After winning Wellington Prize, Professor Anita Hannig scales rock face in Canada

Hannig, an anthropology professor, went on the climb of her life after winning the $3,000 award.

anita hannig on a portaledgePhoto/Anita Hannig

Anita Hannig sits on a portaledge on The Chief.

On most days, Brandeis professor Anita Hannig teaches about and researches the anthropology of death and dying.

But this summer, the tables turned and she stared death straight in the face.

Hannig won the Wellington Prize, a $3,000 award given each year by lottery to a junior faculty member that can only be used in pursuit of a non-academic venture. So Hannig, being a rock-climbing enthusiast, decided to use the money to scale and sleep on the side of a cliff in Canada’s Pacific Ranges.

“I’ve known for years what I would do with the money,” said Hannig, who — like all previous winners of the Wellington Prize — wasn’t present when her name was drawn. “I wanted to spend one night sleeping on the face of a cliff. When I told my colleagues they were like, ‘you couldn’t pay us to do that.’”

Hannig has been rock climbing off and on since high school and, coincidentally, made plans this summer to conduct research on medical aid-in-dying in Portland, Oregon. To make use of the Wellington Prize money, she set her sights on the Chief, a granite dome with a 2,303-foot peak in British Columbia.

The Chief, which is located in Squamish, is viewed as a Mecca of sorts for rock climbers. The climbing there is no promenade; it’s for serious climbers. Hannig had to learn new climbing techniques and how to pitch a portaledge, a platform which hangs off the side of a cliff when there’s no flat or safe place for a climber to sleep.

“I had never used a portaledge before,” Hannig said. “The terrain was actually safe to sleep on, but my challenge was to sleep on the side of a cliff.”

The grueling climb up the Chief involved strenuous multi-pitch climbing with sheer drops beneath. By the time she and her guide arrived at the spot where they would camp at 9 o’clock at night, exhaustion had set in. After cooking a quick dinner, it was time to test out the portaledge.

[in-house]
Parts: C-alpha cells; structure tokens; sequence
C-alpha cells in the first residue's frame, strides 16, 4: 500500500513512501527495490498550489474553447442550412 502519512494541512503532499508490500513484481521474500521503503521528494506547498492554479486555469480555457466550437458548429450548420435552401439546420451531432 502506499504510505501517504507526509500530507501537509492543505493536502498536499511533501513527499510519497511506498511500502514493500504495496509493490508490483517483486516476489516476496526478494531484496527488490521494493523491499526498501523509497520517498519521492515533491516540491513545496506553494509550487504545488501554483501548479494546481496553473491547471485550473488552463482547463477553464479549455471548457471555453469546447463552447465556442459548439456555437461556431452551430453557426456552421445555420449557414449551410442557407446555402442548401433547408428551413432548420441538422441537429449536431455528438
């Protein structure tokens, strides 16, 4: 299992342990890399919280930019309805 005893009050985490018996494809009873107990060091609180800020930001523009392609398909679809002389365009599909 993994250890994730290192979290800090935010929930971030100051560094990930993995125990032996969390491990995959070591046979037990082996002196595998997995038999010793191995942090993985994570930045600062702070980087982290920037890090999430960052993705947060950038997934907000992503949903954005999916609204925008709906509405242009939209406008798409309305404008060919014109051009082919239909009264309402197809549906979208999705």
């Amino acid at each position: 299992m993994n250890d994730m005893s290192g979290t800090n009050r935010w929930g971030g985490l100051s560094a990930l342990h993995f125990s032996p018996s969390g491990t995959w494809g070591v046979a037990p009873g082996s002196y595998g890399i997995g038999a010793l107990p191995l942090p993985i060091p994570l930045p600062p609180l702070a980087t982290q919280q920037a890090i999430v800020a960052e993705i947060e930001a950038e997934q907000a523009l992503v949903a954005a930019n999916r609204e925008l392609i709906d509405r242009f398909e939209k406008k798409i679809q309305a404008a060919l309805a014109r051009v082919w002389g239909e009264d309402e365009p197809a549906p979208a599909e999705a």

“It was absolutely terrifying,” Hannig recalled. “You get into this thing, and you’re still attached to a rope but everything feels extremely flimsy, and every time you move the portaledge is moving with you. Mentally, I couldn’t visualize closing my eyes even for a second.”

“I was strapped in but I was still clutching the rope, not trusting it,” Hannig added. “Intellectually, I knew I was probably safe but my body was not accepting it.”

As an expert in medical anthropology and the anthropology of death and dying, Hannig knew it was ironic that her desire to hang off a cliff was being confronted with her own fear of dying.

“I thought about that a lot,” Hannig said. “I was literally staring death in the face. I wasn’t ready. I thought, ‘if this thing for whatever reason falls, I’m just not ready.’”

Hannig wound up only spending ten minutes on the portaledge — for the rest of the night she slept in her sleeping bag on the bare but solid ground of a protruding rock — but she enjoyed the experience and sense of achievement.

“There were really stunning and beautiful views,” Hannig said. “And I felt pretty accomplished when I came down from the climb.”

“It’s okay to change course,” she added. “To honestly check in with yourself – is this something you really want to do? And to be open to new experiences, even super scary experiences, to be reminded of what it feels like when you’re trying to learn a new skill is very humbling. Learning new things feels vulnerable, and this experience was a reminder of that.”

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